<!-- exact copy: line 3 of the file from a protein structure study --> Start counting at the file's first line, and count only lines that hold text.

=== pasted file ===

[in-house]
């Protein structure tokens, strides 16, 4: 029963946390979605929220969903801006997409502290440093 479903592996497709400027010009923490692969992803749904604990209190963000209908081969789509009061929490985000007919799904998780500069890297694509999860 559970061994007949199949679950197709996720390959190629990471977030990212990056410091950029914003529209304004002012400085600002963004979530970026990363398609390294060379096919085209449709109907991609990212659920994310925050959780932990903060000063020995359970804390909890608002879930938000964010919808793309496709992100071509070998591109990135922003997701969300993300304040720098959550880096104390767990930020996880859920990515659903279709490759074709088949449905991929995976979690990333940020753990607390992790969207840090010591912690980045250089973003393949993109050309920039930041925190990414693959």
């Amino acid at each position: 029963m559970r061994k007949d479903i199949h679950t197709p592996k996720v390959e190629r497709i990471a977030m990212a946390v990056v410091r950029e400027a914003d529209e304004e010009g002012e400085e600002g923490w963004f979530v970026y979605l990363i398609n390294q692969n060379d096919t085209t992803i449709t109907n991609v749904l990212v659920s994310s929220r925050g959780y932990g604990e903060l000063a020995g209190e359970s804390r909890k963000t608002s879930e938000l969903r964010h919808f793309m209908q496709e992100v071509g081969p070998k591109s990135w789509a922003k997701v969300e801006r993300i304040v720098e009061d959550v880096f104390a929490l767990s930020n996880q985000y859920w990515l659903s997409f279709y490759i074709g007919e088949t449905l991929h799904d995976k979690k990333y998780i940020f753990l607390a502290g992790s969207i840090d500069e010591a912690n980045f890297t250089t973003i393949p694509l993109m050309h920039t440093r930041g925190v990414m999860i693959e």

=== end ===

């Amino acid at each position: 029963m559970r061994k007949d479903i199949h679950t197709p592996k996720v390959e190629r497709i990471a977030m990212a946390v990056v410091r950029e400027a914003d529209e304004e010009g002012e400085e600002g923490w963004f979530v970026y979605l990363i398609n390294q692969n060379d096919t085209t992803i449709t109907n991609v749904l990212v659920s994310s929220r925050g959780y932990g604990e903060l000063a020995g209190e359970s804390r909890k963000t608002s879930e938000l969903r964010h919808f793309m209908q496709e992100v071509g081969p070998k591109s990135w789509a922003k997701v969300e801006r993300i304040v720098e009061d959550v880096f104390a929490l767990s930020n996880q985000y859920w990515l659903s997409f279709y490759i074709g007919e088949t449905l991929h799904d995976k979690k990333y998780i940020f753990l607390a502290g992790s969207i840090d500069e010591a912690n980045f890297t250089t973003i393949p694509l993109m050309h920039t440093r930041g925190v990414m999860i693959e």